J Med Virol. 2021 Apr 1. doi: 10.1002/jmv.26992. Online ahead of print.
BACKGROUND: In late December 2019, an outbreak of a novel coronavirus which caused coronavirus disease 2019 (COVID-19) was initiated. Acute kidney injury (AKI) was associated with higher severity and mortality of COVID-19. We aimed to evaluate the effects of comorbidities and medications in addition to determining the association between AKI, antibiotics against coinfections (AAC) and outcomes of patients.
METHODS: We conducted a retrospective study on adult patients hospitalized with COVID-19 in a tertiary center. Our primary outcomes were the incidence rate of AKI based on comorbidities and medications. The secondary outcome was to determine mortality, intensive care unit (ICU) admission, and prolonged hospitalization by AKI and AAC. Univariable and multivariable logistic regression method was used to explore predictive effects of AKI and AAC on outcomes.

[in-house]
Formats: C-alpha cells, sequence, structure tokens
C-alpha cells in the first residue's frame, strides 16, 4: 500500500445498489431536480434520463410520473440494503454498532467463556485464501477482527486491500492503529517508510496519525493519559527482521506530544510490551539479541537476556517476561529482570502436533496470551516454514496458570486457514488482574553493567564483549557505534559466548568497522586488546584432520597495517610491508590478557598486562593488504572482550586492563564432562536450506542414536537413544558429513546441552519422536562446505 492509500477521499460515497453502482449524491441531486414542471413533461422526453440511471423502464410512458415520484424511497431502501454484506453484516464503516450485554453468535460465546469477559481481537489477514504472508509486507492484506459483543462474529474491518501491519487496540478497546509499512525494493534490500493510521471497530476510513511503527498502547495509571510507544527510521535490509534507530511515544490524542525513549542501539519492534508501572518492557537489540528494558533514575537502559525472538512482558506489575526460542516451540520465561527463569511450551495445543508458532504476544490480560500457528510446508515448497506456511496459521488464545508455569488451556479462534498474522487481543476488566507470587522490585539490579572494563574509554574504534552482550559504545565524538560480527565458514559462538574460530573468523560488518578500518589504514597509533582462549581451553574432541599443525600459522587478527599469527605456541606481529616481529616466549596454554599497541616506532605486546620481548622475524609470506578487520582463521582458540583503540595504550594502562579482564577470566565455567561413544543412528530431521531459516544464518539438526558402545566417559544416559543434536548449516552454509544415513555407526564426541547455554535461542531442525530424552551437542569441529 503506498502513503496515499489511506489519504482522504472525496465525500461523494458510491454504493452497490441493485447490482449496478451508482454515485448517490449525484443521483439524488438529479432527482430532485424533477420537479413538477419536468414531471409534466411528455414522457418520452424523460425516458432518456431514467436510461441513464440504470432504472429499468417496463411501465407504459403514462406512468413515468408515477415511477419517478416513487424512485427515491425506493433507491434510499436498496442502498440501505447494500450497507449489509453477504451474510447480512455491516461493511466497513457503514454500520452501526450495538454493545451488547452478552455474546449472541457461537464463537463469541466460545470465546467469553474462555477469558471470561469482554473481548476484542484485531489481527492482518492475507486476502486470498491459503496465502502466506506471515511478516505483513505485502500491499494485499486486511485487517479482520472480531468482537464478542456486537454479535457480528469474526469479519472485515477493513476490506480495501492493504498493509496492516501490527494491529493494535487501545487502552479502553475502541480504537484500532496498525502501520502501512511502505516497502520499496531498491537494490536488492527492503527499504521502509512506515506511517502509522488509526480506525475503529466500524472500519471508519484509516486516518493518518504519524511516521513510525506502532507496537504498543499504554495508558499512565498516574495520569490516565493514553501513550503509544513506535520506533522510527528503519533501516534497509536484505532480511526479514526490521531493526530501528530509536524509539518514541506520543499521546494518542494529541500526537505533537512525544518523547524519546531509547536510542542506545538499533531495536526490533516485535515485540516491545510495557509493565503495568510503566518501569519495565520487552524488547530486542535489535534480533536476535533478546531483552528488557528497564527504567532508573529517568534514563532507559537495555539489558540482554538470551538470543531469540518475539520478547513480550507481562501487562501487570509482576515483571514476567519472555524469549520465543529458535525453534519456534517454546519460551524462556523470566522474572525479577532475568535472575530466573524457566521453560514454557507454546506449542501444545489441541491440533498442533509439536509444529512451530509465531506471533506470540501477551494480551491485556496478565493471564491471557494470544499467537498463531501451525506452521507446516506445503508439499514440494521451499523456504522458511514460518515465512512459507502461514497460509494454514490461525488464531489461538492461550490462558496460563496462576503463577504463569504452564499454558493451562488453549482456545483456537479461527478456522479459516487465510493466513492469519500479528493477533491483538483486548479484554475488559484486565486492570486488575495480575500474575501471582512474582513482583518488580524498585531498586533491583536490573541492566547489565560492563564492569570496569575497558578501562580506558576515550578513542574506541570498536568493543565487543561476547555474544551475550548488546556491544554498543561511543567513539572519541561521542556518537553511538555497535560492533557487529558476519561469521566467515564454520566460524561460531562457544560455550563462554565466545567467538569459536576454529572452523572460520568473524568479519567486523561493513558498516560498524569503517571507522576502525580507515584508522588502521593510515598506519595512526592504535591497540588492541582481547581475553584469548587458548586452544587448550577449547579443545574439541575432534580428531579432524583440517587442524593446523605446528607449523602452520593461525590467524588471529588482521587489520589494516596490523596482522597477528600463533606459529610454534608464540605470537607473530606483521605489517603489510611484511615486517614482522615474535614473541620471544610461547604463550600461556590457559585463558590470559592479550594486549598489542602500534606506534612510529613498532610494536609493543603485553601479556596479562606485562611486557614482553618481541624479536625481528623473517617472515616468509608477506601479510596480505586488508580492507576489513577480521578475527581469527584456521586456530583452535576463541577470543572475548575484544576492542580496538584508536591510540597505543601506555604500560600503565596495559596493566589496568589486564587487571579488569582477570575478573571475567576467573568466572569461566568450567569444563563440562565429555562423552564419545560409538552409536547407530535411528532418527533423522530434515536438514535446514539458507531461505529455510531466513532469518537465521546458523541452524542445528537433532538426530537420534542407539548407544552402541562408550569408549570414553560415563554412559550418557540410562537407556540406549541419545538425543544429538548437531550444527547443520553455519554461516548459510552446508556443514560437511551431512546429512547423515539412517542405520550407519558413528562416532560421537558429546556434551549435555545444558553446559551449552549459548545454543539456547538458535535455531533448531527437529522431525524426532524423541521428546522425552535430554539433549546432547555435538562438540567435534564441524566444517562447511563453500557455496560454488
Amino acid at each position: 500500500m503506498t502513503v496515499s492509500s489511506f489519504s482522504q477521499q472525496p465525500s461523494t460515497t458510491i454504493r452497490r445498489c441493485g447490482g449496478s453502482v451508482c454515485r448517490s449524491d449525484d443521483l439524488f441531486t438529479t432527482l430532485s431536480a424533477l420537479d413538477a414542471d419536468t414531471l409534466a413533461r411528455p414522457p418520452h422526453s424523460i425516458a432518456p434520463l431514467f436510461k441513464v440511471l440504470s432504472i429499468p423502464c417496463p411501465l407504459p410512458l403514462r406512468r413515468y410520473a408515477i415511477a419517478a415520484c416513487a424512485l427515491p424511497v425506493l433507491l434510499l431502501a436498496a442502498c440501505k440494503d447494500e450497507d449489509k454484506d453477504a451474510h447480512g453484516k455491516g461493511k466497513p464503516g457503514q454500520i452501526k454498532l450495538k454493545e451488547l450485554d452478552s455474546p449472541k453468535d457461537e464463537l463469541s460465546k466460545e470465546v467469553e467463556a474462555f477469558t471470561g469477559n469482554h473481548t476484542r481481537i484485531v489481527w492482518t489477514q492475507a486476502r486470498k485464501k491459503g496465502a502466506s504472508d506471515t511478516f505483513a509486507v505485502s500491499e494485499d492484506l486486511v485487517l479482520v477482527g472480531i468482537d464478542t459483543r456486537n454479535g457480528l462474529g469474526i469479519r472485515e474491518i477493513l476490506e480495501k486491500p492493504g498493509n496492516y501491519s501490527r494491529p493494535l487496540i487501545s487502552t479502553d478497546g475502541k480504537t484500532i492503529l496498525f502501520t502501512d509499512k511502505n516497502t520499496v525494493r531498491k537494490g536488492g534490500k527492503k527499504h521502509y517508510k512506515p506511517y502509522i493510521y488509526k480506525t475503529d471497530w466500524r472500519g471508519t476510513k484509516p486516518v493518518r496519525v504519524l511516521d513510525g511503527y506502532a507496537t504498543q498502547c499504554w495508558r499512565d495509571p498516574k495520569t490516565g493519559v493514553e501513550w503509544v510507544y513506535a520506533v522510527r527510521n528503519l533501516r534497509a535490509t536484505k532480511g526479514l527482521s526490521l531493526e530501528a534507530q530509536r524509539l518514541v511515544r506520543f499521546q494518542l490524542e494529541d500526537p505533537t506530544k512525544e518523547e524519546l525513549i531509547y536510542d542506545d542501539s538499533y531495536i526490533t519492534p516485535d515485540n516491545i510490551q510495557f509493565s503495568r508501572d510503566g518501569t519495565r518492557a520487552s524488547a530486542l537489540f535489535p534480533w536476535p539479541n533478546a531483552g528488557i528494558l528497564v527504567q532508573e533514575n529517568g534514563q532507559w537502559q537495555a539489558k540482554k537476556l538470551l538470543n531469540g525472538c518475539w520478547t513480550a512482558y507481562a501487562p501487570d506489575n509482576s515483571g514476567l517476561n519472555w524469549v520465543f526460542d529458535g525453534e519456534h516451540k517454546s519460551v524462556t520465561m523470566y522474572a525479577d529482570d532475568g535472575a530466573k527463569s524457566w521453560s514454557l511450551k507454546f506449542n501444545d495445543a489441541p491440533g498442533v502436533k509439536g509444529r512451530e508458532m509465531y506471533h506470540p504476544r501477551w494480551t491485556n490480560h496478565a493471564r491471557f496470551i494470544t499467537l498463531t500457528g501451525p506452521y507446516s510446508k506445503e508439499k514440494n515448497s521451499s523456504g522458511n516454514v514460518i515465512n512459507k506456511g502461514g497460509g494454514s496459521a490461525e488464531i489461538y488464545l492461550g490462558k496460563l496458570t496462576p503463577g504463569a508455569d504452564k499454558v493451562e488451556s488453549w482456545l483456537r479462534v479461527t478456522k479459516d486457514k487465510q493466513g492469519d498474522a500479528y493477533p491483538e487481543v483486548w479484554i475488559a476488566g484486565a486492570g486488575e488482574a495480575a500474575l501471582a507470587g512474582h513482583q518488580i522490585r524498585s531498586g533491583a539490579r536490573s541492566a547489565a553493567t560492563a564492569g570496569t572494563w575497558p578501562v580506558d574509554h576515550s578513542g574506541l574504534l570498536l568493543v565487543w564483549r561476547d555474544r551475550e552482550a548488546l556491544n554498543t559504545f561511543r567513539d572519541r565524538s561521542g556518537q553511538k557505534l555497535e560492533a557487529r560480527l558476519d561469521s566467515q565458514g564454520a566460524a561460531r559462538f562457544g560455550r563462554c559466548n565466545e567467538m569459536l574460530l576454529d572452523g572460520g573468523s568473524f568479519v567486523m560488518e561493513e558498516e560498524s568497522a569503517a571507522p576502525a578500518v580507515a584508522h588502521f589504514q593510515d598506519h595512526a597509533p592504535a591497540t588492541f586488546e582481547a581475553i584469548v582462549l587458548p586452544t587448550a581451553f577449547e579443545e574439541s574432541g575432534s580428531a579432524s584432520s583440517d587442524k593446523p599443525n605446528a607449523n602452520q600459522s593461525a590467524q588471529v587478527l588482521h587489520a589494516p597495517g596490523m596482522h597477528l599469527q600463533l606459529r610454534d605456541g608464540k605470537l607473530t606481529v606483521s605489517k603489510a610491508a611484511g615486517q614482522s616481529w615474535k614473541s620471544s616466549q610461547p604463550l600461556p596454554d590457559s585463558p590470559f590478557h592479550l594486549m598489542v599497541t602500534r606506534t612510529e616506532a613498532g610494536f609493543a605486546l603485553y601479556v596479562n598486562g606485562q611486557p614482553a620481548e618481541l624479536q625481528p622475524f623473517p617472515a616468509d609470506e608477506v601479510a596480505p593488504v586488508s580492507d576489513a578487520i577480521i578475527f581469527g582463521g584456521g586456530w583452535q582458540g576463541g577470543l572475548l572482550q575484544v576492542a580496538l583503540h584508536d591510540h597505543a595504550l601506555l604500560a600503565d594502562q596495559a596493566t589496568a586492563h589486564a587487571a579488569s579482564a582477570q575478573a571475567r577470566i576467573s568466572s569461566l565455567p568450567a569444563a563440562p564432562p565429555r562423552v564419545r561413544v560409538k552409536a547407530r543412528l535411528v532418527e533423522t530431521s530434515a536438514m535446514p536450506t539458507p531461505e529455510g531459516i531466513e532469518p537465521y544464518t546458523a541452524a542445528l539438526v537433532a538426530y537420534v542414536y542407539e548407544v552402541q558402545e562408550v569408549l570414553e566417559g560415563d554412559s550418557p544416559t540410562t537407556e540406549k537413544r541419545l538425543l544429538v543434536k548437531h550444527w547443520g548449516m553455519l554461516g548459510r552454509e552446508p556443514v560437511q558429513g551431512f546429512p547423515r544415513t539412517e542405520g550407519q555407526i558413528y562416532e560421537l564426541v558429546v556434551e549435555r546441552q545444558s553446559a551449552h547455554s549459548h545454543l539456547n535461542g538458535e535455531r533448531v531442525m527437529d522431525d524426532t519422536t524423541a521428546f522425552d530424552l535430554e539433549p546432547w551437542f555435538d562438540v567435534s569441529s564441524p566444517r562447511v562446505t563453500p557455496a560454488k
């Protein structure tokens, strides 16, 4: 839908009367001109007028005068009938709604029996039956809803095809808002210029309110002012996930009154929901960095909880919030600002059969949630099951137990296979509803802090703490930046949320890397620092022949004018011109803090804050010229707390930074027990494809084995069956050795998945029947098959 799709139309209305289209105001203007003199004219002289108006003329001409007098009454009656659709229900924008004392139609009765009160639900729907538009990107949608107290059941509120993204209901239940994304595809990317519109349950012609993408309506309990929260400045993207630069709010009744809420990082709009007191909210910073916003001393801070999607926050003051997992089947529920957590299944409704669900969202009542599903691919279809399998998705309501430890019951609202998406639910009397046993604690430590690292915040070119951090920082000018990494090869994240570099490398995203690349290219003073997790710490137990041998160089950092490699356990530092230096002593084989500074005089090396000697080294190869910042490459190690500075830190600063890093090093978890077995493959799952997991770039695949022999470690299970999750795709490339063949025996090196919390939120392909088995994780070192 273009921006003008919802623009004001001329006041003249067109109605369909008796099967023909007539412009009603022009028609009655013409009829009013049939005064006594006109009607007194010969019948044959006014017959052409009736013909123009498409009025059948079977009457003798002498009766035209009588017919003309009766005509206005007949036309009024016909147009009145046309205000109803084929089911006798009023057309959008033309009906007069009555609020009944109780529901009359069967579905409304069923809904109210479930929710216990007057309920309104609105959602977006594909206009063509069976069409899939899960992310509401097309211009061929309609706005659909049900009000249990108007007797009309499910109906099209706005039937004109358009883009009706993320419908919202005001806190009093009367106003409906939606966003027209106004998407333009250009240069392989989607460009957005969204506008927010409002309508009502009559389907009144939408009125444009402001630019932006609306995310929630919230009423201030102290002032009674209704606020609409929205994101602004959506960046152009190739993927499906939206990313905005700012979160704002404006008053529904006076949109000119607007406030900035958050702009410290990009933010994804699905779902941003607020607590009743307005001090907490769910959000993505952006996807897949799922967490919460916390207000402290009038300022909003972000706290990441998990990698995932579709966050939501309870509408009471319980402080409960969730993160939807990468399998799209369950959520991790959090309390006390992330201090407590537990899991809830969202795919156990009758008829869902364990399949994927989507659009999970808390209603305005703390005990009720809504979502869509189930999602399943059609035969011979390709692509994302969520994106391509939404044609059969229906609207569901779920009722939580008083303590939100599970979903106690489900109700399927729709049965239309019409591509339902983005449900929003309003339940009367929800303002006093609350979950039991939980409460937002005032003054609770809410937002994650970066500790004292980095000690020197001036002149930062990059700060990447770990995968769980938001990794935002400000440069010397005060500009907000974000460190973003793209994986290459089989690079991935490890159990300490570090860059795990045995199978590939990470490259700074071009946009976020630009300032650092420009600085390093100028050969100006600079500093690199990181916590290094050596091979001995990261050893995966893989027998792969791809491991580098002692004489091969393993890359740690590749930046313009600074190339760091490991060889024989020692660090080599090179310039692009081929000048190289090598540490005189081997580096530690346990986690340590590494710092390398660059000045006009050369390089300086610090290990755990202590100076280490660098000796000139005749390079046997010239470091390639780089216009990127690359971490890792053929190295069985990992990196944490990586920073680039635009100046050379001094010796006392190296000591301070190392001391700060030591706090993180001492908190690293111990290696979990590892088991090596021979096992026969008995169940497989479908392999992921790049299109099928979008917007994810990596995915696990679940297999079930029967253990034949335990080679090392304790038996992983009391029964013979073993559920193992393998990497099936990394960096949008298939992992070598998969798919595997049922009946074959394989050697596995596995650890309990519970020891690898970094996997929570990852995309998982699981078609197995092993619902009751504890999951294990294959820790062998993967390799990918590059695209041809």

RESULTS: Out of 854 included participants, 118 patients developed AKI in whom, 57 used AAC and 61 did not. Hypertension and diabetes were the most common comorbidities in patients developed AKI. AAC, lopinavir/ritonavir, ribavirin, angiotensin converting enzyme inhibitors and angiotensin II receptor blockers, and corticosteroids had significant higher rate of administration in patients developed AKI. AAC were associated with higher deaths (OR=5.13; 95% confidence interval (CI):3-8.78) and ICU admission (OR=5.87; 95%CI:2.81-12.27), while AKI had higher OR for prolonged hospitalization (3.37; 95%CI:1.76-6.45).
CONCLUSIONS: Both AKI and AAC are associated with poor prognosis of COVID-19. Defining strict criteria regarding indications and types of antibiotics would help overcoming concomitant infections and minimizing related adverse events. This article is protected by copyright. All rights reserved.